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A Jewish Take on the Netflix Show 13 Reasons Why

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If you’re at all clued in to the pop culture world, you might be hearing the number 13 a lot lately. Schools, educators, psychologists and parents across the U.S have been abuzz for several weeks now about the controversial Netflix show 13 Reasons Why. Along with the surrounding controversy, the show piqued my interest from a Jewish perspective for its use of the number 13 - a number of significance in the Jewish faith. As a Jewish youth professional, it seemed obvious I needed to watch the show.
 
So what is this show all about?13 Reasons Why is the story of a young girl named Hannah who committed suicide. She leaves behind a series of 13 cassette tapes recording the story of why she chose to end her life and asking that these tapes be passed along through a list of individuals. Each tape is about each individual on the list, who in some way played a part in Hannah’s fateful decision. The show has gained a lot of negative attention recently, which is perhaps to be expected of a show geared towards teens that discusses such a serious subject.
 
The show’s earliest criticisms surrounded Netflix’s lack of trigger warnings and resource information for the highly sensitive topics and extremely graphic depictions of things like rape and suicide that are included in the series.The company responded quickly, adding a warning at the start of each episode in the series, but others have begun to argue that trigger warning or not, the storyline glorifies teen suicide as a means of revenge. A handful of others argue that the show actually brings awareness to the already epidemic proportion of teen suicides in the United States.
           
I approached my first viewing of the show with the Jewish significance of the number 13 stamped on the back of my mind. In particular, the concept of Bar Mitzvah colored my viewing, as it is a constant in my work as a Jewish teen educator. Primarily when we teach the teens of our community about what it means to become B’nai Mitzvah, we focus on a modern contextualization of adulthood at age 13 and their assumption of responsibility to do good in the world. This is the lens with which I watched 13 Reasons Why. Viewing the show through this lens led me away from both of the aforementioned major arguments about the show, which I do believe to be both valid.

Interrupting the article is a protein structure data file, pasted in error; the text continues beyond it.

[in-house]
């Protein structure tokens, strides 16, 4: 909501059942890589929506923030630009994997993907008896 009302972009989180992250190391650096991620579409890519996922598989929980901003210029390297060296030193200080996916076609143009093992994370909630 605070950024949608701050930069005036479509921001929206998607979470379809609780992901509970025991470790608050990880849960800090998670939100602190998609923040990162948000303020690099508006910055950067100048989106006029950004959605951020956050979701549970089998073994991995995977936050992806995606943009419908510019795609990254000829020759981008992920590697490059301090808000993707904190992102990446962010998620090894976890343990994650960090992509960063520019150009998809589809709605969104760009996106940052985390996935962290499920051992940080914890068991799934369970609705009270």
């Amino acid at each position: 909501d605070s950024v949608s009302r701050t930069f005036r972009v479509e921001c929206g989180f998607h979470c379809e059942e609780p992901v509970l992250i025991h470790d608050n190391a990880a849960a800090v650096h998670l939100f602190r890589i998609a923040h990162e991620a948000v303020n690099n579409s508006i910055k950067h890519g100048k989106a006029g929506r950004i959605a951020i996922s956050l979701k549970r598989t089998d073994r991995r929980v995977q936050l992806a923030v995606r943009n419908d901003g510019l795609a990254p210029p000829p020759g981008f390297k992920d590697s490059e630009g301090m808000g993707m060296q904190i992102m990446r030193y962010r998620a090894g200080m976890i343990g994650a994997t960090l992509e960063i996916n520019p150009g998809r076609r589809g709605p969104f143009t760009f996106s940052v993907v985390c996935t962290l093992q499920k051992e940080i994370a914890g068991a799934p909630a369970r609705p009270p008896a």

In my opinion however, the true message of the show is one of taking responsibility for our own actions and coming to the realization that what we do always affects those around us. One event alone doesn’t lead someone to make such an irreversible decision like suicide, but a culmination of things does, which means everything we do matters.To quote the show, and more specifically Hannah Baker herself, posthumously:“ I started with Justin.Then Jessica. Who each broke my heart. Alex, Tyler, Courtney, Marcus, who each helped destroy my reputation. On through Zach and Ryan who broke my spirit.Through tape number 12 Bryce Walker who broke my soul.”
 
Each of the teens in this story, like millions of real teens around the world, had no idea that their one interaction, could make such a difference. As the character Ryan, who published a deeply personal poem without Hannah’s permission (in fact with her outright opposition), states, “All I did was publish a poem.” A culmination of events caused by others sparked this hypothetical young girl to think of suicide as an answer, and what confirmed it was silence.
           
The seemingly uncaring and inept adults portrayed in this show best embody this dangerous form of silence. The guidance counselor Mr. Porter tells a bereaved and guilt-ridden student, that no one could have done anything to change Hannah’s mind. And he may be right to an extent, but he is mostly wrong. This is the other major message I perceived from the series - Lo taamod al dam racha (Vayikra 19:16), “Do not stand idly by your brothers blood”. The Torah teaches us not to be passive in the face of violence. Hannah’s life was in danger and countless characters of the show stood idly by. Perhaps they were too busy, perhaps they didn’t know where to begin, but most importantly, they didn’t try.
           
I do think the show is too graphic for some, but important viewing for older teens, young adults and particularly parents and educators. I think Dr. Betsy Stone and educator Michelle Shapiro Abraham captured it best in their piece for reformjudaism.org on “How To Talk About ’13 Reasons Why’ With Your Teens”. They explain, “The Torah is filled with horrible stories. Though we paint Noah’s pretty ark on nursery walls with animals two by two, the real story is that of a flood that kills all life on earth….We don’t like horrible stories. Though they have lessons to teach us about life and pain, and how to survive this world, we don’t like them.” The storyline in this show is one of those horrible stories we just don’t like.
           
The behaviors of the teens in this show - sexual assault, gossip, stalking and bullying to name a few, are clearly not in keeping with Jewish values. But the overall message is that Judaism teaches us that everything we do matters. Just as one act of kindness can help repair the world, one bad thing can break it. My favorite Jewish quote of all time is from Sanhedrin 4:5 of the Talmud, “He who saves one life... is as if he saves an entire universe. He who destroys a life... is as if he destroys an entire universe.” This epitomizes the sense of social responsibility that is at the core of the Jewish faith and the core lesson in this controversial show. Ultimately the messages portrayed here parallel that of a Bar Mitzvah - You are responsible for your actions, and your actions have an impact, even your silence.
 
           
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